But, the big question is: what can we do to get rid of these problems?

The answer to that is a concept called constructor chaining.

Constructor chaining means that we are writing our constructors in a way that has them calling other constructors inside a class, finally reaching the single top constructor. This top constructor is called the primary constructor, and all others are called secondary.

The primary constructor will be our single point of creation and initialization, so we can put all common behavior into it. To keep consistency, we have only one primary constructor; ideally, this constructor will set all our class fields. Also, it is important to remember that the primary constructor doesn't have to be public, if we don't want to expose primary constructor outside our class or package.

Constructor chaining is a solution to all the problems I mentioned previously with constructors in Java. With that, you don't need to worry about code duplication. As a result, it will make your class less complicated and more maintainable. All constructors are in the end calling the primary constructor, which is a single point of creation that can share common code.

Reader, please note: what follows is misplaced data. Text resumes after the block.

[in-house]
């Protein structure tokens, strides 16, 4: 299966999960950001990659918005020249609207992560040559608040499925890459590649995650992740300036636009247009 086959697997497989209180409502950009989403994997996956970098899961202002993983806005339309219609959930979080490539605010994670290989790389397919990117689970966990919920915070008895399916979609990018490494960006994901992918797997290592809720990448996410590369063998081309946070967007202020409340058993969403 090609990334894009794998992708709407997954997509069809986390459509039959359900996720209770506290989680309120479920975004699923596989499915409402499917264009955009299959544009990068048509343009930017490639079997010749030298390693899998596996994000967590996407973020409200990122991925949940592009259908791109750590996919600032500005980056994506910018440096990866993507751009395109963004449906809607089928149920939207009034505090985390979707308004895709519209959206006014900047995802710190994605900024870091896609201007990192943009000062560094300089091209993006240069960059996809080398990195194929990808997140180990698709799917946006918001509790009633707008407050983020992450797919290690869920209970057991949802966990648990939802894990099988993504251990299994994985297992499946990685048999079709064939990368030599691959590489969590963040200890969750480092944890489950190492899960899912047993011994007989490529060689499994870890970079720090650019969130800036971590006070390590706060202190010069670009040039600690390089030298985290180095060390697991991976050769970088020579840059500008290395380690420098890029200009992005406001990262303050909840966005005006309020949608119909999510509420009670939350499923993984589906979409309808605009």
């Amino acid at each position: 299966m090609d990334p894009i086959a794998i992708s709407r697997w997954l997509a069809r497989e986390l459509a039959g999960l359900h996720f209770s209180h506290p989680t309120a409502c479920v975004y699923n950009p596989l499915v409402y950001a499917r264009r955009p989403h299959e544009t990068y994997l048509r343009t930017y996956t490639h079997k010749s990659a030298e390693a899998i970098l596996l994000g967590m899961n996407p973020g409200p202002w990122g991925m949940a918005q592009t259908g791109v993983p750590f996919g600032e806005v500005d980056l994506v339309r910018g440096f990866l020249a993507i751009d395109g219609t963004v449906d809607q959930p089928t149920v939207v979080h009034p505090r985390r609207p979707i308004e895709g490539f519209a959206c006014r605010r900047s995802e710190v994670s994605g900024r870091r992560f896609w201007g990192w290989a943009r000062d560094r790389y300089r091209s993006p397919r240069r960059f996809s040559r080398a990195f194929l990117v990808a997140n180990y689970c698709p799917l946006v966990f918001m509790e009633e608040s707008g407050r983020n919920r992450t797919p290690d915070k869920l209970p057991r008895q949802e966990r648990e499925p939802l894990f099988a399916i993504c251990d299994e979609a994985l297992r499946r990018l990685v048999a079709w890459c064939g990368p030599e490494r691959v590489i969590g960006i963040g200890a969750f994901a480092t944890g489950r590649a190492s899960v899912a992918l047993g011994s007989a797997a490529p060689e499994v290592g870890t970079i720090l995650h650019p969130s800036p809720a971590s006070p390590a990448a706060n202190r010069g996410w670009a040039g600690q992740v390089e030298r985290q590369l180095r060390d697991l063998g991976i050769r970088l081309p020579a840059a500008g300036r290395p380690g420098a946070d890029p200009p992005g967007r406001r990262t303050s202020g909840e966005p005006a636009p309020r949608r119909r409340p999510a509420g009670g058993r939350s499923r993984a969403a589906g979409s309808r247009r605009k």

You only have to check constructors to see the initialization of the code — you don't need to search the whole class. Along with that, your final fields can, in fact, be final. You don't create unnecessary objects.

I recommend that you write the primary constructor as the last constructor in a class and all secondaries before it, as I did in the following Headphones class: